For a no-coder using a frontend nocode tool, the Document Object Model (DOM) is a key concept to understand. The DOM represents the structure of a web page and provides an interface for interacting with its elements without writing code. It acts as a visual representation of the webpage's elements, such as headings, paragraphs, images, and buttons.
In simpler terms, imagine the DOM as a tree-like structure where each element on a webpage, like a heading or a button, is a node in that tree. The DOM allows you to select and manipulate these nodes without needing to write any code manually.
Here is an example of what the DOM looks like on a simple web page:
In this HTML snippet, we have a basic webpage with a heading (<h1>), a paragraph (<p>), and a button (<button>). Each of these elements represents a node in the DOM.
As you can see, the DOM is also visible in a WeWeb project, through what we call the navigator:
But, if tools like WeWeb help you manipulate the DOM by drag and dropping elements, modifying their attributes and style, why learn it then?
Well, in some very specific use-cases, it might be useful, when the feature is not present in the no-code tool so that you’re never limited in your creativity.
1. getElementById(): This method retrieves an element from the DOM by its unique ID. Here's an example:
In this code, the element with the ID "myElement" is selected and assigned to the variable "element".
2. getElementsByClassName(): This method retrieves an array of elements from the DOM based on their shared class name. Here's an example:
This code retrieves all elements with the class name "myClass" and assigns them to the variable "elements".
3. getElementsByTagName(): This method retrieves an array of elements from the DOM based on their tag name. Here's an example:
This code retrieves all <p> elements in the DOM and assigns them to the variable "elements".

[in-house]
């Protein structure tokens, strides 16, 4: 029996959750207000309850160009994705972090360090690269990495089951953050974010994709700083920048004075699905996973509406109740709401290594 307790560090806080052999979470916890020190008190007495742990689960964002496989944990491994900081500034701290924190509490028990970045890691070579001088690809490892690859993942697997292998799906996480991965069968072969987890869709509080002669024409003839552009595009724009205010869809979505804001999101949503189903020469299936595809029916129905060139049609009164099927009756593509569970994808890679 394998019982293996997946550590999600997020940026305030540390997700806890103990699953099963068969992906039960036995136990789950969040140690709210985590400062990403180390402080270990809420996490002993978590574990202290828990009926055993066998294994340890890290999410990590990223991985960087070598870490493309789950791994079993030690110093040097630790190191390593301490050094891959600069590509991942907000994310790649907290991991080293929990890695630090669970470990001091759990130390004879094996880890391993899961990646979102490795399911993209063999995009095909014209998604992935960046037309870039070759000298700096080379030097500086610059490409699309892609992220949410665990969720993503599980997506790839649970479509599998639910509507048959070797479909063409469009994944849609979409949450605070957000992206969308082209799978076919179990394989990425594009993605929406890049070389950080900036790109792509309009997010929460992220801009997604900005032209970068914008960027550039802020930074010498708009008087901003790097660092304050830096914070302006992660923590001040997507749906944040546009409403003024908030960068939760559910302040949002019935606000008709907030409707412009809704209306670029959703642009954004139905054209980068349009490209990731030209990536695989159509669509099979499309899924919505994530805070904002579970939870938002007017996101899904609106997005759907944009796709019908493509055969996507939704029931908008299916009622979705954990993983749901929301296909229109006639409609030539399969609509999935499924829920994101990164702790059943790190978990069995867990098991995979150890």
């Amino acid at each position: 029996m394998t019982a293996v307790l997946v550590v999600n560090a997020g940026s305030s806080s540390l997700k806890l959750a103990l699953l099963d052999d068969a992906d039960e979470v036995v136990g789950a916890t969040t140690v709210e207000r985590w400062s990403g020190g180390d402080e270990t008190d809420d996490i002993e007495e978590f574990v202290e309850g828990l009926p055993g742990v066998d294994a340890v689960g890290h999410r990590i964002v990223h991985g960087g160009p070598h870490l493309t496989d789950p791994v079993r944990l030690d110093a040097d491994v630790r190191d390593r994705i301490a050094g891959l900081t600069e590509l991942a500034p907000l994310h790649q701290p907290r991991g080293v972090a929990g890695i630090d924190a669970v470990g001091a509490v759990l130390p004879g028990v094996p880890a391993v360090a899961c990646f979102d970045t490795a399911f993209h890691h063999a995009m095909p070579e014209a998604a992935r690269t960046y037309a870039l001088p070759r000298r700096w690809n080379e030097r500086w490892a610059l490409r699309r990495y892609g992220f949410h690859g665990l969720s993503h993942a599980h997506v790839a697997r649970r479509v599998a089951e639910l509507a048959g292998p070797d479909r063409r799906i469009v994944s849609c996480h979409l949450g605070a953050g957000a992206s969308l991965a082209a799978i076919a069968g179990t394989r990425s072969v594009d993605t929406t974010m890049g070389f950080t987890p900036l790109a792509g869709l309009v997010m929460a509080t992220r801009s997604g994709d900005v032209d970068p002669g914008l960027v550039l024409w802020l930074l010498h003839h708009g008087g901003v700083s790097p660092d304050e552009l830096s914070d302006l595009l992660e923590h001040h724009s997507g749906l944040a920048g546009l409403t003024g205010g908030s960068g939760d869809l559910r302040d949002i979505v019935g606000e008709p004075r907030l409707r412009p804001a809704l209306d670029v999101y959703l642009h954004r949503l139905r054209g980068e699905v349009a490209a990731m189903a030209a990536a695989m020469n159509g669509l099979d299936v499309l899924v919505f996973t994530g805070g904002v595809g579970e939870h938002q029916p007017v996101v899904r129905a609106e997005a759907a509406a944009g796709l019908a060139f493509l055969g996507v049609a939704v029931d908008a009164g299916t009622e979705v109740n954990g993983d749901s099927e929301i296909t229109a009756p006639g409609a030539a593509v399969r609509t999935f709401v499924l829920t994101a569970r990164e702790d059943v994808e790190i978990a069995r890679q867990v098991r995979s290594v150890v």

4. createElement(): This method creates a new element in the DOM. Here's an example:
This code creates a new <div> element and assigns it to the variable "newElement".
5. appendChild(): This method adds a new child node to an existing element in the DOM. Here's an example:
This code selects the element with the ID "myParent" and appends the "newElement" as its child.
6. innerHTML: This property allows you to set or retrieve the HTML content of an element. Here's an example:
This code sets the HTML content of the element with the ID "myElement" to "New content".
7. style: This property allows you to set or retrieve the CSS styles of an element. Here's an example:
This code sets the color of the element with the ID "myElement" to green.
As you can see, we access the DOM through a document variable which is common among all browsers (chrome, firefox, arc, etc). But, in the case of WeWeb, while in the no-code editor, that won’t work.
Indeed, while working in WeWeb, your app is created inside an iframe (kind of a webpage inside the current webpage). To select it, you should replace document by wwLib.getFrontDocument().
So, for the first example, where we select an element by its id, it becomes:
As for retrieving an id, a class, the attributes or the type of HTML tag in WeWeb, you can find all this on each element in the right sidebar, under the settings tab:
You can then use them during your DOM manipulations.
There are also a lot of other DOM manipulations, as the DOM API is powerful. You can learn more about it on MDN.
Most of the time, you won’t need to manipulate the DOM yourself, as WeWeb does it for you for all these use-cases:
One use-case that might be useful, though, is when you want to do complex form validation inside WeWeb. While we work on bringing new features to cover this, it might be useful to use DOM manipulation in this case.Let’s take an example. Let’s say you wish to let your users upload a file to an external backend (like Xano). The current WeWeb action to upload files would upload them to the WeWeb CDN, giving you back a URL. But if you were to bypass this step, you could use DOM manipulation to do so:
1. Add an upload file element inside a form container in WeWeb
2. Give this upload file element an id, here we’ll use file-upload
3. Add a on submit workflow to your form container
5. Test this step and use the returned value to send it to your backend (here, using a REST API):
That’s it! Your file will be sent to the API.